After decades of relative stability, the economic landscape is now changing. Inflation has hit a 40-year high and we see rate hikes as a result. Find inflation-resistant investment opportunities has become increasingly important. Rising prices can erode your portfolio because you buy less with the same $100 than you did the day before. However, some types of assets are more affected by inflation than others. This is a moment to explore assets that help insulate your portfolio, including some retirement accounts, real estate, and inflation-linked government bonds, a type of government bond that counterbalances inflation.

Today, “investing” is often associated with actively trading stocks at Robinhood or another brokerage firm. This implies frequent buying and selling based on market analysis. But getting a reliable return from active investing is extremely difficult — even for professionals — and for most people, it’s not the most practical or effective way to manage money.

Passive investments like index funds and ETFs are better choices for most people. Unlike active investing — where you (or your portfolio manager or broker) buy and sell individual investments on a regular basis — passive investing typically involves buying and holding assets for the long term.

As markets ebb and flow, index funds are designed to deliver the average return of the market as a whole and to track the performance of a set market benchmark, such as the Standard & Poor’s 500 or the Nasdaq Composite. The reason is that over the long run, the market usually outperforms every single investment. Research shows that index funds routinely outperform actively managed funds. Passive investing through mutual funds has been particularly productive for generations of young people who have had decades to build wealth early in their careers.

Even Warren Buffet, one of the richest people in the world and chairman and CEO of Berkshire Hathaway, is a fan of index funds. Quoted in The Little Book of Common Sense Investing, Buffett said in an interview, “A low-cost index fund is the most sensible stock investment for the vast majority of investors, actually outperforming most investment professionals.”

Better still, index funds are less risky and typically cost less than other types of investments — unaudited fees can eat up your portfolio over time. While buying yourself into an index fund isn’t particularly complicated, a Robo Advisor can help you figure out what makes the most sense for you and manage your portfolio.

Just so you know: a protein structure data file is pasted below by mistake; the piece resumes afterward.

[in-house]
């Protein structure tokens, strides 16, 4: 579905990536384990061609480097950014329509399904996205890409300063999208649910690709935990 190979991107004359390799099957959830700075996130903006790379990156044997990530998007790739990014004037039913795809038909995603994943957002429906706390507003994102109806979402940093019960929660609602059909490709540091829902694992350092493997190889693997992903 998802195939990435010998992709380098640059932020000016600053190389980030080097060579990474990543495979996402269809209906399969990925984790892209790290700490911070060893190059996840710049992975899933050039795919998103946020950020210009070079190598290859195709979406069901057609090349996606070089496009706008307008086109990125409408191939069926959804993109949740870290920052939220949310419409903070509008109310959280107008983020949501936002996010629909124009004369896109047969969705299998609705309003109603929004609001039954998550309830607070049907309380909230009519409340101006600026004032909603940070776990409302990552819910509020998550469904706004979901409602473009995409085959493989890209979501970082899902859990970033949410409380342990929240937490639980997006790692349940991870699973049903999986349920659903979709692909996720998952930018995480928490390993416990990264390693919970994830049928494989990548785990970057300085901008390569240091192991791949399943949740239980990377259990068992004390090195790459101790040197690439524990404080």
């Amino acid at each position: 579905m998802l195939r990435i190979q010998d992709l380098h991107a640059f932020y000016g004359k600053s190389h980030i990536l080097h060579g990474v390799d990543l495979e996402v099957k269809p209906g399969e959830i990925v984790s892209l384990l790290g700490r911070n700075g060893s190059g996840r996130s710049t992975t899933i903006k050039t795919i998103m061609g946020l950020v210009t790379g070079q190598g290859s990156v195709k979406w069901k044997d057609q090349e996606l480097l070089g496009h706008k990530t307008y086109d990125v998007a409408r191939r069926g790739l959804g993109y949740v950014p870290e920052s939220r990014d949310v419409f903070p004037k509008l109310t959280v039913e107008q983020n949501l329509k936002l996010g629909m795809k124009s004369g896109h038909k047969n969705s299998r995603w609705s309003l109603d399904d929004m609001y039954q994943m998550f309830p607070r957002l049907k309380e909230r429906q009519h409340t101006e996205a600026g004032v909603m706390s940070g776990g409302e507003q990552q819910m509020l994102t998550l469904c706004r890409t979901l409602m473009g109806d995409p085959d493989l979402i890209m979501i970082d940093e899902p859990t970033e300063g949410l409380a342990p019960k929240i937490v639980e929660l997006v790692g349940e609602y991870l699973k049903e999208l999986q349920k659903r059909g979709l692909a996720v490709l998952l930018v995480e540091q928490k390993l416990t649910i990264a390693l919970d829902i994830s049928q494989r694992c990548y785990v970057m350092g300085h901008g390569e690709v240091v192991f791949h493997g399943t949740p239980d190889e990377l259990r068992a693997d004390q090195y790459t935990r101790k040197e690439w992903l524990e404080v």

At higher risks, do not invest more money than you can afford to lose

Once you’ve covered the basics like retirement, long-term investing, and an emergency fund, you can branch out into riskier ventures — or ones that are less proven. Higher-risk investments often come with higher returns…if the investment pays off (and that’s a big if).

Cryptocurrency is an alternative worth exploring. You can invest in crypto by buying tokens like Bitcoin and Ethereum on an exchange like Coinbase or Binance. But it’s important to understand that Crypto remains unregulated and very volatile. It’s not for everyone: you need a high risk tolerance and the financial resources to weather market downturns. You also need to be sure that you can lose money and still pay your bills.

Lee recommends investing in crypto only when you “have assets that you can afford to speculate on, which means the asset can go to zero and it won’t interfere with your ability to meet your financial goals.” “.

Even if you decide to dip your toes in crypto water, it’s still wise to start small. For beginners, Jariwala recommends allocating no more than 1% to 3% of your total portfolio.

Learn the basics and stay on top of the changing world of finance

Of course, any single article or piece of advice can only get you so far. That’s why it’s important to stay proactive when it comes to your financial future. Part of that is following the news of the day — whether it’s the impact of a pandemic on the supply chain or how a war might affect gas prices — and understanding how it’s affecting your bottom line.

Financial books like Rich Dad, Poor Dad, The Total Money Makeover, or The Little Book of Common Sense Investing can improve your understanding of the basics. (Perhaps start with Blinkest, which has in-depth summaries of more than 5,000 books.)

You can also get professional help, and it may not be as expensive as you think. A certified financial planner can help you create a portfolio, manage your finances, and help with your taxes. You can consult the Financial Planning Association’s PlannerSearch to find someone in your area. Keep in mind that advisors typically charge a flat fee or receive a percentage of your portfolio in return for providing their services. And make sure your advisor is a fiduciary, which means they have a legal obligation to put your financial interests first.

There is no one-size-fits-all approach to investing. But there have never been more self-service tools and resources to help you get started.

For more information, see our guide at how to invest in crypto in 2022 and our list of The best robo advisors.